As humdrum as it may seem, one essential aspect of good essay-writing is good note-taking. It is not rocket science. If you have read a journal article, a book chapter, perhaps a whole book you cannot rely on yellow highlighted sections (on the photocopy of the journal article) or underlined pencil marks (in books) as your notes. You need to write or type them out. In doing so you will be engaging in the process of intellectual absorption and then you will have a comprehensive document representing key points, quotations with page numbers, further reading to pursue (possibly gleaned from the footnotes and references that you have also consulted) and perhaps some notes of your own on what is missing or problematic about the argument in the reading you have completed. My note-taking now is exactly the same as my note-taking as an undergraduate. Before even reading a sentence I write at the top of my page the author, the title, the source (journal article, book chapter, or book), and details of publication (journal volume and issue number as well as page range or book publication location, publisher, and date). Then my type-written notes can act as an aide-memoire, to be re-read in preparing my plan, and consulted when engaging in the writing process. As a result, there is no last minute running to the library to get a book because the reference details are incomplete or because I have missed a page reference for a quotation. Equally, there is no need to be downloading or accessing material digitally. I have my notes as the crucial backstop. In re-reading Capital, Volume 1 recently such note-taking amounted to some 70 pages of typewritten material or some 30,000 words! For an example drawn directly from teaching one of my courses, students are required to read Neil Smith’s essay on ‘The Necessity of Uneven Development’. My own notes of that piece flow across three pages and some 1,000 words. These notes are the ones I then read through before class and actually carry to tutorials with me if we have to stumble through together some of the granular detail of an argument. Good notes are always your friend.
5) Interpretation by proxy
My teaching covers classic past and present texts in political economy. Whether it is ECOP2012 Social Foundations of Modern Capitalism or ECOP2613 Political Economy of Global Capitalism, the theorists covered include inter alia Karl Marx, Rosa Luxemburg, Karl Polanyi, Ellen Meiksins Wood, Silvia Federici, Antonio Gramsci, Frantz Fanon, Henri Lefebvre, J.K.Gibson-Graham, or Maria Mies. A big no-no, for me, in coming to terms with classic texts is to engage in interpretation by proxy. This is a practice that Ellen Meiksins Wood critiques in her dismissal of caricatured evaluations of historical materialism. For Wood in The Retreat from Class it is noteworthy that critics such as Ernesto Laclau and Chantal Mouffe in Hegemony and Socialist Strategy dismiss key elements of historical materialism not on the basis of quoting from Marx but from secondary commentaries on Marx. As students, therefore, whatever the thinker or theorist may be who is at the centre of your excursus you should make the effort to be generating your own reading of foundational texts. Likewise, if your sentence commences, “According to Karl Polanyi in The Great Transformation . . .”, then that sentence should have recourse to the correct Polanyi reference and not a secondary commentary on Polanyi. In my teaching across every semester and on every course the problem of interpretation by proxy makes an appearance. Equally, it is something that one witnesses in Honours thesis writing, PhD theses, and in academic peer review. The latter lose credibility for it. Students lose marks for it. Read Marx rather than lose marks could be the motto here.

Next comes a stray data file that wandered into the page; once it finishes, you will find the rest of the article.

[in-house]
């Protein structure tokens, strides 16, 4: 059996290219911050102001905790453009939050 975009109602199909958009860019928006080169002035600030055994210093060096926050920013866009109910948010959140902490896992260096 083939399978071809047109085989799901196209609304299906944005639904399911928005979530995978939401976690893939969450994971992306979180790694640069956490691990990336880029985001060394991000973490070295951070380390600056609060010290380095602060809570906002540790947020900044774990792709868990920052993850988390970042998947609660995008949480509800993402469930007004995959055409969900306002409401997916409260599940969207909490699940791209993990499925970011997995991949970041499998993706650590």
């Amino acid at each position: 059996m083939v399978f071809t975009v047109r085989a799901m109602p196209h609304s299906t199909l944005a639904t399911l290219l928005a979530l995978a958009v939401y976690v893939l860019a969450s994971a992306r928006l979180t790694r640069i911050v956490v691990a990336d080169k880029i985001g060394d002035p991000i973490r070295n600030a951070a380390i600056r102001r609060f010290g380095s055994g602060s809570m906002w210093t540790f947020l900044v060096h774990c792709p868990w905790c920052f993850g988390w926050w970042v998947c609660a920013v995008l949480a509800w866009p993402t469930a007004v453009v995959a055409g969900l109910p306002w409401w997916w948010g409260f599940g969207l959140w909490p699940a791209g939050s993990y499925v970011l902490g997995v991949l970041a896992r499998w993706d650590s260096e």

Once again an essay at the top end of the marking range (a first-class or high distinction assignment) has to deliver the gold standard of originality. But what is that? Unfortunately, it is an imponderable. One of the most inspiring professors that it was my pleasure to teach with at Lancaster University and at the Universidad de la Américas (UDLA) in Puebla, Mexico was Cynthia Weber. She would always encourage students to “put themselves on the page”, meaning that you should reveal to yourself and your reader the politics at the centre of argument and your own ideas. A classic undergraduate essay is all too frequently structured around a strengths-and-weaknesses argument. A little bit of this and a little bit of that. But sitting on the fence is a terribly uncomfortable enterprise. Don’t do it. Develop an argument, a clear position, an intervention. One technique that might convey a sense of freshness is to forecast your argument with an epigraph at the header of the essay. On the perennial issue of the agent-structure debate (is it agents that shape history or structuring conditions?), I once wrote a finals exam essay with an epigraph from The Eighteenth Brumaire of Louis Bonaparte:
Men [sic] make their own history, but they do not make it as they please; they do not make it under self-selected circumstances, but under circumstances existing already, given and transmitted from the past.
This was not left as a hanging thread that was undeveloped but rather was woven as a key issue throughout the remainder of the essay. You will come up with your own ideas of originality. Whatever they are, though, the safety of synthesis should be avoided.
7) Thinking space